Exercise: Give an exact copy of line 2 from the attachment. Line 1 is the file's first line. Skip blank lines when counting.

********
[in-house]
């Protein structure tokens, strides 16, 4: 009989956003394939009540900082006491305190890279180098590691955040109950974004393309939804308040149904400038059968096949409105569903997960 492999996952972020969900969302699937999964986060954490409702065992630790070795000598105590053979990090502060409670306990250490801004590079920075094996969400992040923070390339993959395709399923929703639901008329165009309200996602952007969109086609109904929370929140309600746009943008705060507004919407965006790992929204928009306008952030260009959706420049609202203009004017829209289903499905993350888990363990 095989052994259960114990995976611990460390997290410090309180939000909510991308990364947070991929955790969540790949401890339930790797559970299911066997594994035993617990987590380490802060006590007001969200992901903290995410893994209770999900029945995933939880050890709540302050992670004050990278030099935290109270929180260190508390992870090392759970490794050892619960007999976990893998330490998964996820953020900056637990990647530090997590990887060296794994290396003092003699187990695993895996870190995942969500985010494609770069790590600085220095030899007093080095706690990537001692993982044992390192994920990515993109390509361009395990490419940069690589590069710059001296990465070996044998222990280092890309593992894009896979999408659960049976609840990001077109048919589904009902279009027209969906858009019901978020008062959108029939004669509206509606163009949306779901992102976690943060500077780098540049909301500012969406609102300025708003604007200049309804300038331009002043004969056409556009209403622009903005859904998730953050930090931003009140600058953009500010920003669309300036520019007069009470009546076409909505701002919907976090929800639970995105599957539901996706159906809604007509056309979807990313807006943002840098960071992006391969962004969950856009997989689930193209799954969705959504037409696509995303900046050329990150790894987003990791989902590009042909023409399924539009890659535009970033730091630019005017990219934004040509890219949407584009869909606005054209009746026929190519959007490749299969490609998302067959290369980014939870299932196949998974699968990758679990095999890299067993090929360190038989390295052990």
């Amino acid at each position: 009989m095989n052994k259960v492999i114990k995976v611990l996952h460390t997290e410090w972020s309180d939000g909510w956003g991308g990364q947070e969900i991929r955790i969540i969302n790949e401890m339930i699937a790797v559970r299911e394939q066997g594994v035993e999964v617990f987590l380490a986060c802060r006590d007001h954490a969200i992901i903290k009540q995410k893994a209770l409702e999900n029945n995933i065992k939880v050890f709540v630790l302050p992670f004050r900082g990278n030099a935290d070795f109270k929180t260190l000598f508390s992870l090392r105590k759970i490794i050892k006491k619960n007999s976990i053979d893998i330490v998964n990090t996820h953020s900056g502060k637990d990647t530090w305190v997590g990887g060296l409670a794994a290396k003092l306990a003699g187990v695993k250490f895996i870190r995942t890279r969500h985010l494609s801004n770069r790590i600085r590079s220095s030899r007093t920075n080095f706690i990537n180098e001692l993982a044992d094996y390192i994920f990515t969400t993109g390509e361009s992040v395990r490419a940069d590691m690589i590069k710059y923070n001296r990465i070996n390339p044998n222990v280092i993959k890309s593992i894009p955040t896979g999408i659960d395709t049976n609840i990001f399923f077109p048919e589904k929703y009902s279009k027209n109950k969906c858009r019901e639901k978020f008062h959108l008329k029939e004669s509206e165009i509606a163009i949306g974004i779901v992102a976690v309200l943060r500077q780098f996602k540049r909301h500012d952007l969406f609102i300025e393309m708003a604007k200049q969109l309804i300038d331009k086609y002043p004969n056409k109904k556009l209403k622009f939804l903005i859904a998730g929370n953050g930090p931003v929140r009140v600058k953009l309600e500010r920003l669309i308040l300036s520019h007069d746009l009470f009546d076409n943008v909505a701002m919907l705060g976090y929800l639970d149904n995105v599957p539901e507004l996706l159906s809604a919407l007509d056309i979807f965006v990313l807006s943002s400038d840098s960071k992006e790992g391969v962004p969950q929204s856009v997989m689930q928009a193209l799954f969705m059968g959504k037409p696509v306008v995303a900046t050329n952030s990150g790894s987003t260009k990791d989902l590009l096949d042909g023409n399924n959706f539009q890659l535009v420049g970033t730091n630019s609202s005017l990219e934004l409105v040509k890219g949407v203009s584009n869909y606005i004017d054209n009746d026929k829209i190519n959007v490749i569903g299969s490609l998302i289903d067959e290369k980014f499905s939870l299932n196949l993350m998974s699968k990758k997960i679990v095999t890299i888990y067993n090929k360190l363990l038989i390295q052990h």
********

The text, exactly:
């Protein structure tokens, strides 16, 4: 009989956003394939009540900082006491305190890279180098590691955040109950974004393309939804308040149904400038059968096949409105569903997960 492999996952972020969900969302699937999964986060954490409702065992630790070795000598105590053979990090502060409670306990250490801004590079920075094996969400992040923070390339993959395709399923929703639901008329165009309200996602952007969109086609109904929370929140309600746009943008705060507004919407965006790992929204928009306008952030260009959706420049609202203009004017829209289903499905993350888990363990 095989052994259960114990995976611990460390997290410090309180939000909510991308990364947070991929955790969540790949401890339930790797559970299911066997594994035993617990987590380490802060006590007001969200992901903290995410893994209770999900029945995933939880050890709540302050992670004050990278030099935290109270929180260190508390992870090392759970490794050892619960007999976990893998330490998964996820953020900056637990990647530090997590990887060296794994290396003092003699187990695993895996870190995942969500985010494609770069790590600085220095030899007093080095706690990537001692993982044992390192994920990515993109390509361009395990490419940069690589590069710059001296990465070996044998222990280092890309593992894009896979999408659960049976609840990001077109048919589904009902279009027209969906858009019901978020008062959108029939004669509206509606163009949306779901992102976690943060500077780098540049909301500012969406609102300025708003604007200049309804300038331009002043004969056409556009209403622009903005859904998730953050930090931003009140600058953009500010920003669309300036520019007069009470009546076409909505701002919907976090929800639970995105599957539901996706159906809604007509056309979807990313807006943002840098960071992006391969962004969950856009997989689930193209799954969705959504037409696509995303900046050329990150790894987003990791989902590009042909023409399924539009890659535009970033730091630019005017990219934004040509890219949407584009869909606005054209009746026929190519959007490749299969490609998302067959290369980014939870299932196949998974699968990758679990095999890299067993090929360190038989390295052990």